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COVID-19 pandemic deaths can be three times higher than expected: Study

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According to researchers, the number of deaths from a global COVID-19 pandemic could be about three times higher than official records.

In a study published in Lancet on Thursday, the authors’ group wrote that the estimated number of over-deaths exceeded 18 million, more than three times the reported 5.94 million deaths over the same period.

COVID-19 Excessive Deaths in US Top 1M since Pandemic Start: Report

They reached these conclusions with six models used to estimate expected mortality and all-cause mortality reports for 74 countries and territories, and 266 rural locations.

“We have built a statistical model to predict excess mortality in places and periods for which mortality data for all causes were not available due to incomplete mortality records around the world,” the author explained. ..

Excess mortality was estimated by comparing the total number of deaths reported from all causes to the expected number of deaths given recent trends. However, data for the period affected by registration delays and abnormalities is excluded.

“COVID-19 had the highest excess mortality rates in Andean Latin America, Eastern Europe and Central Europe, with high mortality rates in many high-income Northern Hemisphere countries and equally high mortality rates in almost all Latin America. It was a relatively low mortality rate. It was seen in Eastern Asia, Australia and the high-income Asia-Pacific region. COVID-19 across the region due to the surge in South Asia from April to August 2021. The cumulative excess mortality rate from Pandemic is above the levels observed in some high-income countries. COVID-19 could be one of the leading global causes of mortality during the pandemic, given its proportions and trends. ” .. “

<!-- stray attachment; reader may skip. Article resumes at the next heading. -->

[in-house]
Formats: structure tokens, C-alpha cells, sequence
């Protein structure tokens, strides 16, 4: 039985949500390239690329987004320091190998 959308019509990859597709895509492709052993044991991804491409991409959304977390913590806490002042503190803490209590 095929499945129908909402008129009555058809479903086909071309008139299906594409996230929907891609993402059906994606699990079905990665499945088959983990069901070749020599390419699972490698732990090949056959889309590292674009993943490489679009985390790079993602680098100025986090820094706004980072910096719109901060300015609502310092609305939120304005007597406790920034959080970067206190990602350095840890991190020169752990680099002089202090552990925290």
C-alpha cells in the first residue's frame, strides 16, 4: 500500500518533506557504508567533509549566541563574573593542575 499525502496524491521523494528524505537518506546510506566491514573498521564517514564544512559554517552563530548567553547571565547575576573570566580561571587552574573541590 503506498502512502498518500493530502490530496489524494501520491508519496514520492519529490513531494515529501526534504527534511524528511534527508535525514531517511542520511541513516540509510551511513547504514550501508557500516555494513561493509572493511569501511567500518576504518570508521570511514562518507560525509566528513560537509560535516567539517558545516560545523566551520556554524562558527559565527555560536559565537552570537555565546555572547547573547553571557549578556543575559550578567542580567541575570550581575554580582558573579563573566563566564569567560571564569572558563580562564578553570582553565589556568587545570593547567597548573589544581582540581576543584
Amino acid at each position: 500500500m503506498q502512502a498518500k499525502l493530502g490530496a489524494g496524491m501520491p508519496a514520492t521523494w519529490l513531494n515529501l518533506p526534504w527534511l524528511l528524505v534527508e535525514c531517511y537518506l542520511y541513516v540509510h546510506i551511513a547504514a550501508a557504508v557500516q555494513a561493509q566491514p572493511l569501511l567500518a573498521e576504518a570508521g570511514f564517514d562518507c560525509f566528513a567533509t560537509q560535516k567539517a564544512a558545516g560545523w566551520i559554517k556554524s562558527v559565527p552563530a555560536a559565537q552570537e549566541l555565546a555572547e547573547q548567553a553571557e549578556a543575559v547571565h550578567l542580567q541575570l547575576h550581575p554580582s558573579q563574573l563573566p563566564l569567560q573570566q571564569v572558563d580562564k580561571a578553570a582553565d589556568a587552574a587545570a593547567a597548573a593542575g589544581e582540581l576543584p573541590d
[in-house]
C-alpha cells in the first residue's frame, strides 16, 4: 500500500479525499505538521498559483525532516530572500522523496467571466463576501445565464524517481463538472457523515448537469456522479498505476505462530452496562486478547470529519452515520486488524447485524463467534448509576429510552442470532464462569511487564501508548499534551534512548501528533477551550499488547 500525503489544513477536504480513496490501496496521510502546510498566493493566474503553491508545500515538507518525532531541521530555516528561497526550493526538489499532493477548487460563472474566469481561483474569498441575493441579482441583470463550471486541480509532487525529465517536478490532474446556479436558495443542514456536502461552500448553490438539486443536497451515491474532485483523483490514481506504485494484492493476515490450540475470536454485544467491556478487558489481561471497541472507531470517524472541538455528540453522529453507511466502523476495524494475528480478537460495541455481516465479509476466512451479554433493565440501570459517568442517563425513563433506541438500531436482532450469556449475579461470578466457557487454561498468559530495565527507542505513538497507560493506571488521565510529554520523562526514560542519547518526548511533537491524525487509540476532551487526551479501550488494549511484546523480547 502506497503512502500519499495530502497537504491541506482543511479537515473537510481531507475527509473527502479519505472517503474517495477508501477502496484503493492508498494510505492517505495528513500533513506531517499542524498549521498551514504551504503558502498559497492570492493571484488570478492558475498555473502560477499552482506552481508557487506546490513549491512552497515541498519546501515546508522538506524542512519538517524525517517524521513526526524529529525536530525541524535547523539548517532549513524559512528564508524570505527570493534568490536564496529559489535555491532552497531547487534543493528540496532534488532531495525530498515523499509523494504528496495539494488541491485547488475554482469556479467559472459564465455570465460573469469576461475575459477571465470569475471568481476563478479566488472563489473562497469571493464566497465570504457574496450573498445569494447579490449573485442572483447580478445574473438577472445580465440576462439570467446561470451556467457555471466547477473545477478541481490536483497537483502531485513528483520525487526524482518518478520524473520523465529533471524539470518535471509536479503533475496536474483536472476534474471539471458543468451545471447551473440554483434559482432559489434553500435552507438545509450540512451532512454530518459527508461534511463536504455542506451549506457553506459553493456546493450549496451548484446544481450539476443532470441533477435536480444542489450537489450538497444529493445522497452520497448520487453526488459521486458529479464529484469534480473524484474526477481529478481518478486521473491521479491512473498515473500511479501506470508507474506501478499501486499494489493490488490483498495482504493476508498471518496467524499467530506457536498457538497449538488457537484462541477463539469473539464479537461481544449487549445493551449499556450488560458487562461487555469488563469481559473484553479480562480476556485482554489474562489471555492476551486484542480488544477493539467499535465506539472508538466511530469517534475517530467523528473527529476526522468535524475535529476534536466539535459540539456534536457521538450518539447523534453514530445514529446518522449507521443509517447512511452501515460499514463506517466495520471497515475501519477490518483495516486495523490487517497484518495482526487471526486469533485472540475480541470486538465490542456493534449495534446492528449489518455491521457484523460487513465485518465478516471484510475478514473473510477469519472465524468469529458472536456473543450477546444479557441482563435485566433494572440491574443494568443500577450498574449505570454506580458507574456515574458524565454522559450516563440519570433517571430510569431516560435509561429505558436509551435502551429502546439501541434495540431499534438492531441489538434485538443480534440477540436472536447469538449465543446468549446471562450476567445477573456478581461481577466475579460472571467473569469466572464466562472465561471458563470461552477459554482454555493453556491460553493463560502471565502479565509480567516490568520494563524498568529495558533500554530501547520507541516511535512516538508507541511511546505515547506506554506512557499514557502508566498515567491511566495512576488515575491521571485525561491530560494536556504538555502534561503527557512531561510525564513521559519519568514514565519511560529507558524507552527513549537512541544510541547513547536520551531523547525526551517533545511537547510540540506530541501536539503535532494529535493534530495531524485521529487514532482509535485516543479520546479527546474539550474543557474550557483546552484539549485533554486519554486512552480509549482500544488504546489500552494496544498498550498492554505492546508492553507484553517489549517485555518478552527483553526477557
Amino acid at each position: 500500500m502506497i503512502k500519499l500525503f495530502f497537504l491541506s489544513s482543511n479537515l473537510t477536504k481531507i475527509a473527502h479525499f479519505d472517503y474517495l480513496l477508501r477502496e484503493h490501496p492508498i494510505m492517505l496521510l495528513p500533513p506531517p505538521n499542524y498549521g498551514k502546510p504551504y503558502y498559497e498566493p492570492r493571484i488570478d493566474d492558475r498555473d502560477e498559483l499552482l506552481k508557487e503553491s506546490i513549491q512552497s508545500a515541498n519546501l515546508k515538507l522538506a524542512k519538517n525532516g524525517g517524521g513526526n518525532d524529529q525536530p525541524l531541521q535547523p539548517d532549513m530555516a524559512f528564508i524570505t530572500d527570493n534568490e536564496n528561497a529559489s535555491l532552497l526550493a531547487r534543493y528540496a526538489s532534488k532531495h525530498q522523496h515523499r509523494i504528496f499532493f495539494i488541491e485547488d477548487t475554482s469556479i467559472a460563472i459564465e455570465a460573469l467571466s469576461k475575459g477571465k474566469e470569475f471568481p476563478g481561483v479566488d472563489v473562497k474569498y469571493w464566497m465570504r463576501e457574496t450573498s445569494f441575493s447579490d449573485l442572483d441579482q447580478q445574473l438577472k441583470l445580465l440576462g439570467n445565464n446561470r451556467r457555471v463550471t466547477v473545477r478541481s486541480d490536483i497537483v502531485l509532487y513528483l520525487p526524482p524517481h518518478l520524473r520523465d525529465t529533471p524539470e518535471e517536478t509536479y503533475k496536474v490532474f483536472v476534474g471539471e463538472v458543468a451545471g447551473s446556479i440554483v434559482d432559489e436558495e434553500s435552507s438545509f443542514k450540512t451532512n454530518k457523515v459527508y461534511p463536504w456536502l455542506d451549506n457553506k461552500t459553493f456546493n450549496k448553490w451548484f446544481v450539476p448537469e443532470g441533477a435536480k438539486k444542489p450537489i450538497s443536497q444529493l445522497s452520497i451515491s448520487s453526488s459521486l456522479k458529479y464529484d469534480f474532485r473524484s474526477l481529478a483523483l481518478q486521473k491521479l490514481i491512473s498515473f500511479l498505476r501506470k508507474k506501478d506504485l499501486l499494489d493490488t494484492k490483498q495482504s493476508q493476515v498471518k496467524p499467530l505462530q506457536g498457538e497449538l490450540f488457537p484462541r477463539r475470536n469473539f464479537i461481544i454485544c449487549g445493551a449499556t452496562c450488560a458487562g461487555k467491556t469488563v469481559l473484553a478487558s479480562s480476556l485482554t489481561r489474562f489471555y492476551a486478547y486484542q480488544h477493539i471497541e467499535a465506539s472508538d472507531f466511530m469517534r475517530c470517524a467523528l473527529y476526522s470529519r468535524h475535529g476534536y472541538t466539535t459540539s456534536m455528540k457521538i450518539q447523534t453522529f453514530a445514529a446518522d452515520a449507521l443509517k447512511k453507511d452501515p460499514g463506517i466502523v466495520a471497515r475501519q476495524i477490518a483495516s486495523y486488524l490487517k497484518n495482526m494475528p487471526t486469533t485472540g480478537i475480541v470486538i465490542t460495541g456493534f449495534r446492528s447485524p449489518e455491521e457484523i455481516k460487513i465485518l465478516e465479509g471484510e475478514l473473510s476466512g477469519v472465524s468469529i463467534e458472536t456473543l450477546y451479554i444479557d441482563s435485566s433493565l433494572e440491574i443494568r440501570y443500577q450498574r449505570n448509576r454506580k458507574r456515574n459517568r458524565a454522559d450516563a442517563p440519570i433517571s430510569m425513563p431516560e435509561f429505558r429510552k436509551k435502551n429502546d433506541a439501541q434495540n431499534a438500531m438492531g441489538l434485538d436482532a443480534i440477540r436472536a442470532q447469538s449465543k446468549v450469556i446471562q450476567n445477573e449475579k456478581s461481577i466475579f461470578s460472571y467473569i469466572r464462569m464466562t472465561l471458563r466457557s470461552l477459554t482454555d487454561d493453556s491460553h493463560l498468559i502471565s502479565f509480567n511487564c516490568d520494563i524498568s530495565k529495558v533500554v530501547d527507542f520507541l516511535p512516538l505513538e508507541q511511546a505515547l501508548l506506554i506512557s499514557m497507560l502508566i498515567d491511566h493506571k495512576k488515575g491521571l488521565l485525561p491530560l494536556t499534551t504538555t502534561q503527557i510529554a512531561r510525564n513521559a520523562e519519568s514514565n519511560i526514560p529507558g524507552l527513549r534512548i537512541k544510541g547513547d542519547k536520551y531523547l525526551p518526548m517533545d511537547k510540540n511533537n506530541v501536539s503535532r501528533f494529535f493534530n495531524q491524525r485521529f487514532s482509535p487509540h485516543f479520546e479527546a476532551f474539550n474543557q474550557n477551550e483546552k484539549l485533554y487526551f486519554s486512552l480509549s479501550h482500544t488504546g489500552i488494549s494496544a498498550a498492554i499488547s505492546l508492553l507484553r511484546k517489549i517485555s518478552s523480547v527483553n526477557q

USCOVID-19 Number of fatalities violation 900K mark

The limits of the study were the use of various modeling strategies, the exclusion of the most recent week and month of 2021 from the assessment, the estimated cumulative COVID-19 mortality rate, and most of the mortality data. However, COVID-19 is absent in most countries, and inclusion of other variables may improve model predictions, with strict lockdown and mediation interventions leading to negative mortality during a pandemic. Possible leads and different drivers are responsible for all causes and changes in causes-a specific mortality rate in a population. Estimates of excess mortality cannot be categorized by age or gender, and finally, the trend of excess mortality with COVID-19 changes over time as the range of vaccination between populations expands and new variants emerge. I expect it.

Understanding the impact of pandemics on true mortality is important for public health decision-making and future research, and increasing the availability of cause-of-death data is “of SARS-induced excess mortality. Important to distinguish between proportions. CoV-2 infection. “

According to Nature, this result is the first estimate of global mortality published in peer-reviewed journals, and a World Health Organization (WHO) -specific analysis will be published in late March.

Hydon Wang, a co-author of the study, a demographer and demographic health expert at the Institute for Health Metrics and Evaluation (IHME) at the University of Washington, said to separate COVID-19 deaths from COVID-19 deaths. He told the journal that more work was needed. The indirect result of a pandemic.

While some disagreed with the number of studies, Wang emphasized that different models and methods have different results.

For example, this model uses 15 variables to estimate a country’s mortality, but the economist’s model, which also reported “very similar” global mortality estimates, exceeds 100. There was a model that used variables.

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The authors spotlighted the statement that “the dramatic difference in estimated mortality between the two studies in many countries.”

According to the Johns Hopkins Coronavirus Resource Center, 6,038,343 COVID-19 deaths have been reported worldwide since 2020, with 967,165 deaths in the United States.

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